The October 2018 CPI Antitrust Chronicle includes articles based on presentations from Special Policy Sessions (“SPS”) and invited lectures of the 13th Annual CRESSE Conference organized
from June 29–July 1, 2018 in Crete, Greece.
CRESSE (www.cresse.info), is an international network of academics and other professionals, with an interest in Competition Policy and Sectoral Regulation. Every year CRESSE organizes an international conference in Greece that is widely recognized as one of the top academic conferences in the economics of competition policy and regulation worldwide. For the 2018 Conference, Keynote Speakers included John Vickers, Dennis Carlton, David Evans, Herbert Hovenkamp, and Eleanor Fox. An important feature of the annual CRESSE Conference is the organization of a number of SPS in which important topical issues of competition policy are discussed between academics (economists and lawyers), policy makers, corporate representatives, and practitioners.
The contributions here include articles by a number of prominent economists and legal experts. David S. Evans & Richard Schmalensee provide an account of the relevant economic modelling and of what sort of evidence is necessary or sufficient in markets with platform businesses to establish competitive effects, in the aftermath of the Supreme Court’s decision in American Express. James Venit discusses a potential flaw in the European Court of Justice’s Intel judgement as a result of the judgement focusing exclusively on the potential effects of the dominant firm’s conduct in an ex-post sense, where the allegeldly abusive conduct has come to an end. Mark Schankerman and Florian Schuett in their contribution on patent reform, innovation and the scope of competition policy argue that many competition policy issues related to innovation stem from the “patent quality” problem – the prevalence of patents of dubious validity – and that fixing this problem at its source can reduce the scope for competition policy intervention. Yannis Katsoulacos, Evgenia Motchenkova, and David Ulph discuss recent theoretical literature pointing to the ineffectiveness in terms of welfare impact, of currently applied sanctioning regimes for cartels by Competition Authorities and argue the case for switching to a penalty regime, in which the penalty base continues to be the currently dominant penalty base of cartel revenue but in which, in contrast to current practice, the penalty rate is based on the cartel overcharge – which is commonly estimated in order to calculate damages in private damage claims. Neil Campbell’s article on a competition law analysis of common shareholdings argues that the application of merger control laws to mergers involving two companies in an industry with significant common shareholdings or to the acquisition of common shareholding positions by institutional investors is unlikely to be effective and the costs would probably exceed the benefits. Allan Fels deals with the scope for choice and competition in schools finding that while there appears to be much scope for choice and competition in education, there are also some significant, often ignored limitations if a major goal of education policy is to promote “equality of opportunity.” Last, in an article that concentrates on how antitrust should handle highly innovative markets, Richard Gilbert, CRESSE Keynote Speaker in 2019, discusses whether and how the assessment of potentially anticompetitive conduct should be amended when enforcing competition law in such markets.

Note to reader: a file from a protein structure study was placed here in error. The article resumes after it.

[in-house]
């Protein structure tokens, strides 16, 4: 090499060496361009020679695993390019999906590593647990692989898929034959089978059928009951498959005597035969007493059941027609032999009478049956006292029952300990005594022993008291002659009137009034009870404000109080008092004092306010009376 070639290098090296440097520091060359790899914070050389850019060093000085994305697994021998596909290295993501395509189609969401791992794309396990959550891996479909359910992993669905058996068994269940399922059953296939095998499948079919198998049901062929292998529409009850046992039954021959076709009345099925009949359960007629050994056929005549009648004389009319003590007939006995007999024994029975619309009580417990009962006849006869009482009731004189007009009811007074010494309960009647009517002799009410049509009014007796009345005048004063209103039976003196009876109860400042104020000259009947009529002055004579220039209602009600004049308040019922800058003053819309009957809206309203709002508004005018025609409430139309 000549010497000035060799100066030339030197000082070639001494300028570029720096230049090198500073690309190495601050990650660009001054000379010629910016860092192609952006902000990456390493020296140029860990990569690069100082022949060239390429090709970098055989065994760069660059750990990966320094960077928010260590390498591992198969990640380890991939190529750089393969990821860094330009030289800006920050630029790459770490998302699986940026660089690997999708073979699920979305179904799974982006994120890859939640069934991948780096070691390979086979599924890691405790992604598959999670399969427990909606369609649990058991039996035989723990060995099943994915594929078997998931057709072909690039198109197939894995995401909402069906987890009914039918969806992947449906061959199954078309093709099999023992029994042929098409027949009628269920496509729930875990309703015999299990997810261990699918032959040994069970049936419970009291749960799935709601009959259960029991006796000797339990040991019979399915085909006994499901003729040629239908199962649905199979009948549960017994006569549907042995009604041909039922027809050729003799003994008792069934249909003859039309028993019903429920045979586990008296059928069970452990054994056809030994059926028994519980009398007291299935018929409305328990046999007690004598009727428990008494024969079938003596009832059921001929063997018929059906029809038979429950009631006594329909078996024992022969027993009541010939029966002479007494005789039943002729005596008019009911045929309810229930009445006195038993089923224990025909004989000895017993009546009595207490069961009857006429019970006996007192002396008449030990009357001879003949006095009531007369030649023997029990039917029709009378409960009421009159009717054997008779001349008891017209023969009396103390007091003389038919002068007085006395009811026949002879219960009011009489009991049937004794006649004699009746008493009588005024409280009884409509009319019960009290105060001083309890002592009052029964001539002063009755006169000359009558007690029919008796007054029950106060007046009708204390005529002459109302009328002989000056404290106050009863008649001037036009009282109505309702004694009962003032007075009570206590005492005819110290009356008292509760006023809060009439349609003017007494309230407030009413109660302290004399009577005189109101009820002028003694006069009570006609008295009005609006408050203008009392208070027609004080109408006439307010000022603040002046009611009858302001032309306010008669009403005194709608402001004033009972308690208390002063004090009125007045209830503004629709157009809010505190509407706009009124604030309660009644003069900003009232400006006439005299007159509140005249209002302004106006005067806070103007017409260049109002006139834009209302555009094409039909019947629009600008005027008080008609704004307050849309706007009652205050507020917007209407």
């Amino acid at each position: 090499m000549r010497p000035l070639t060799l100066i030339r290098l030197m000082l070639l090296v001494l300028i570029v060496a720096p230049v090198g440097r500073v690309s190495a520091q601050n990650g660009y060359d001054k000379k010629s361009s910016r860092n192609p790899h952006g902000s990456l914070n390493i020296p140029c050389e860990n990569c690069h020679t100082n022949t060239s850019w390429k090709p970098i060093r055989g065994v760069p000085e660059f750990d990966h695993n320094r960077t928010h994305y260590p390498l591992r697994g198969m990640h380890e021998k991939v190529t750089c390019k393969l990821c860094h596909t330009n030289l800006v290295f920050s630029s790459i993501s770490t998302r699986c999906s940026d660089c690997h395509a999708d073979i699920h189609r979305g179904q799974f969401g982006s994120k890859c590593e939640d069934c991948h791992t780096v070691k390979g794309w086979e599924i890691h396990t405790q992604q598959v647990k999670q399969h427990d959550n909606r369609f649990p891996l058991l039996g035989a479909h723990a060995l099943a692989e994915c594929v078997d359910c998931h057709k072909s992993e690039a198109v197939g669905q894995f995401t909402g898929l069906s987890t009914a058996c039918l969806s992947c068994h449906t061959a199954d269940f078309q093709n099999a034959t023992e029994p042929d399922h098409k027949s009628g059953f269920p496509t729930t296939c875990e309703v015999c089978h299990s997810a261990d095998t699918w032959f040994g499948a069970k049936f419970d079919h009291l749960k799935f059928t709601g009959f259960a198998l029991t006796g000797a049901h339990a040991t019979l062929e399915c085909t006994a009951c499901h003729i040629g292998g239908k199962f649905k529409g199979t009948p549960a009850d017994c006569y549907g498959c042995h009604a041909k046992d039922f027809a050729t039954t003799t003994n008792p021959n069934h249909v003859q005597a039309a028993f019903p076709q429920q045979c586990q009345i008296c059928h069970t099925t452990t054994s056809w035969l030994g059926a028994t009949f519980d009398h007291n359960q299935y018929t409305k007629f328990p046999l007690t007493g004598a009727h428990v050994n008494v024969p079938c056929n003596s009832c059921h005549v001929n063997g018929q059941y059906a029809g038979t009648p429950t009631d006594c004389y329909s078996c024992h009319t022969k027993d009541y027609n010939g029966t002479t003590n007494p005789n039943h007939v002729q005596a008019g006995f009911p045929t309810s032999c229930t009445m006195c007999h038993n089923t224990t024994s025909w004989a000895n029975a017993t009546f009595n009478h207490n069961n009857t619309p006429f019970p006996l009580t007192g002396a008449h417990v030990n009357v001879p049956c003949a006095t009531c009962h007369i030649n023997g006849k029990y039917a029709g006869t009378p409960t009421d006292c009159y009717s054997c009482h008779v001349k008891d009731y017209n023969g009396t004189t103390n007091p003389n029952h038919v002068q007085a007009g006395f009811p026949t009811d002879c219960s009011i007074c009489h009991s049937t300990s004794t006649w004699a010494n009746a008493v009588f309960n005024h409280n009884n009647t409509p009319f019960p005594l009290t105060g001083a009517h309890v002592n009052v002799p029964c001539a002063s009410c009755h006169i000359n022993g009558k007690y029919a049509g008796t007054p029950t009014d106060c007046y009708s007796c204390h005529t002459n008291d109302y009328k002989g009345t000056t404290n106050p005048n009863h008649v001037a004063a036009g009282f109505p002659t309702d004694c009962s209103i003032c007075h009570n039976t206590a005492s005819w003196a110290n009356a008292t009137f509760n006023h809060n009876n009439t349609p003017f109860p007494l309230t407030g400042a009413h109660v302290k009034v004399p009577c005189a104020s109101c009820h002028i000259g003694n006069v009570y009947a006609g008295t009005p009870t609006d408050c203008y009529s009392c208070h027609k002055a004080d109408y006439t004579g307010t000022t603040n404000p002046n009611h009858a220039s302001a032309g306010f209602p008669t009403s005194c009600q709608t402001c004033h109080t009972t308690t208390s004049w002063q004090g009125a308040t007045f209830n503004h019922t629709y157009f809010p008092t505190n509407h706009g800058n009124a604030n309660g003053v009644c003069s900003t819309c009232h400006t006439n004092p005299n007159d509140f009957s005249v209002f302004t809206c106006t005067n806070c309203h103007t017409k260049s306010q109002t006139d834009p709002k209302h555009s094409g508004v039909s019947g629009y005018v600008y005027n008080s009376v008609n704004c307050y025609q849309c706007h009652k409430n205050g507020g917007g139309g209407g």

Finally the October Antitrust Chronicle presents an interview with Prof. Frederic Jenny focusing on his thought-provoking lecture in CRESSE 2018 on the role of “fairness” as a goal of competition policy. He argues that competition authorities should care about fairness but at the moment competition law enforcement seems to have several weaknesses in this respect. Competition authorities rarely, if ever, look at the consequences of competition or anticompetitive practices on labor markets. Furthermore, on product markets competition authorities generally refuse to consider exploitative abuses of dominance such as charging high prices as a competition law violation. Equally they are reticent to deal with claims of “abuses of buying power.” In short, they refuse to pass judgment on the fairness of the results of negotiations between suppliers and consumers on competitive markets.
CRESSE & Athens University of Economics and Business